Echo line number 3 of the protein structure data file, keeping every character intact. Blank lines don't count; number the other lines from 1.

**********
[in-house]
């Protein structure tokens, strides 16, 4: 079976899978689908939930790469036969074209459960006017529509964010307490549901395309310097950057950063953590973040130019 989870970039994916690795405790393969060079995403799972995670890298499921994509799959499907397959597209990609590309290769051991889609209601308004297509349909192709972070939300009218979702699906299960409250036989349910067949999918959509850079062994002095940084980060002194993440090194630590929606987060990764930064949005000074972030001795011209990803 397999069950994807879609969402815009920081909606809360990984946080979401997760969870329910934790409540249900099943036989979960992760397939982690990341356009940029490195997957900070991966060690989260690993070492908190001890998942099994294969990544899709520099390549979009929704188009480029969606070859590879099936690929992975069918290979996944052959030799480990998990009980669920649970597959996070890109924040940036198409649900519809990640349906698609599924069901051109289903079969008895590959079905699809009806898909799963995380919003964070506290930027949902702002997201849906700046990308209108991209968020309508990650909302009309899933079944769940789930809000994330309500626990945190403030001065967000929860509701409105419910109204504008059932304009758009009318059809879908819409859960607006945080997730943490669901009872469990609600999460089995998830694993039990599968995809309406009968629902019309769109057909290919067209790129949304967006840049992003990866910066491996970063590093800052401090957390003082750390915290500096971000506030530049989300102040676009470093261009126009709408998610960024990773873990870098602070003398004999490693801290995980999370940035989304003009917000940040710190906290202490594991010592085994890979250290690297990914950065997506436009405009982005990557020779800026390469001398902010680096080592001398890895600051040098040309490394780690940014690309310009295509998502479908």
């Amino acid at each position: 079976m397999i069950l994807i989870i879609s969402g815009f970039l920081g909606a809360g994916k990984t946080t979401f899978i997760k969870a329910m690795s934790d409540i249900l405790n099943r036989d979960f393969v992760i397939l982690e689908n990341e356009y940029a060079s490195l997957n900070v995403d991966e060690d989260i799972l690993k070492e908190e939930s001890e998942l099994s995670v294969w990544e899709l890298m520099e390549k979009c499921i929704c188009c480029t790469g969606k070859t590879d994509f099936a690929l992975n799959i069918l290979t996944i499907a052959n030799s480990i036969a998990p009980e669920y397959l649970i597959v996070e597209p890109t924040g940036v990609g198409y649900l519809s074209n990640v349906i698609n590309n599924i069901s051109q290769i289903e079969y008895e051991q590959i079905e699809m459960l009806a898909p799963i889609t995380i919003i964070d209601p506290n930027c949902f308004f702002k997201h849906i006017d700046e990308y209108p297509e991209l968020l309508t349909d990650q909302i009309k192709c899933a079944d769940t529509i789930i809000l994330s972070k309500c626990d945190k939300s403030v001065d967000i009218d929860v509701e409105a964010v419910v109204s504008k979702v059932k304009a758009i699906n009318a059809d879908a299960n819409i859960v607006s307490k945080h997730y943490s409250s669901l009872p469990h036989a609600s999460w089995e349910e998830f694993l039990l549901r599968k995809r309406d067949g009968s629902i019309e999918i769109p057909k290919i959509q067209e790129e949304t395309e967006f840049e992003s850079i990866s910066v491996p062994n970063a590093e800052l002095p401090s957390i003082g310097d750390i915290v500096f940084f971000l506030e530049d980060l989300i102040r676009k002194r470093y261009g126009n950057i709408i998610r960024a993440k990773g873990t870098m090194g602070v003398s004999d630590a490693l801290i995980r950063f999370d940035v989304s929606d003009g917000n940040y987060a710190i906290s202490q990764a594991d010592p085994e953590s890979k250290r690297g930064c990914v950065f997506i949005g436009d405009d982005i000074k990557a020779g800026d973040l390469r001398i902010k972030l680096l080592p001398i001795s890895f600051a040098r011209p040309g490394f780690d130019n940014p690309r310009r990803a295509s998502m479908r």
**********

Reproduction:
């Amino acid at each position: 079976m397999i069950l994807i989870i879609s969402g815009f970039l920081g909606a809360g994916k990984t946080t979401f899978i997760k969870a329910m690795s934790d409540i249900l405790n099943r036989d979960f393969v992760i397939l982690e689908n990341e356009y940029a060079s490195l997957n900070v995403d991966e060690d989260i799972l690993k070492e908190e939930s001890e998942l099994s995670v294969w990544e899709l890298m520099e390549k979009c499921i929704c188009c480029t790469g969606k070859t590879d994509f099936a690929l992975n799959i069918l290979t996944i499907a052959n030799s480990i036969a998990p009980e669920y397959l649970i597959v996070e597209p890109t924040g940036v990609g198409y649900l519809s074209n990640v349906i698609n590309n599924i069901s051109q290769i289903e079969y008895e051991q590959i079905e699809m459960l009806a898909p799963i889609t995380i919003i964070d209601p506290n930027c949902f308004f702002k997201h849906i006017d700046e990308y209108p297509e991209l968020l309508t349909d990650q909302i009309k192709c899933a079944d769940t529509i789930i809000l994330s972070k309500c626990d945190k939300s403030v001065d967000i009218d929860v509701e409105a964010v419910v109204s504008k979702v059932k304009a758009i699906n009318a059809d879908a299960n819409i859960v607006s307490k945080h997730y943490s409250s669901l009872p469990h036989a609600s999460w089995e349910e998830f694993l039990l549901r599968k995809r309406d067949g009968s629902i019309e999918i769109p057909k290919i959509q067209e790129e949304t395309e967006f840049e992003s850079i990866s910066v491996p062994n970063a590093e800052l002095p401090s957390i003082g310097d750390i915290v500096f940084f971000l506030e530049d980060l989300i102040r676009k002194r470093y261009g126009n950057i709408i998610r960024a993440k990773g873990t870098m090194g602070v003398s004999d630590a490693l801290i995980r950063f999370d940035v989304s929606d003009g917000n940040y987060a710190i906290s202490q990764a594991d010592p085994e953590s890979k250290r690297g930064c990914v950065f997506i949005g436009d405009d982005i000074k990557a020779g800026d973040l390469r001398i902010k972030l680096l080592p001398i001795s890895f600051a040098r011209p040309g490394f780690d130019n940014p690309r310009r990803a295509s998502m479908r």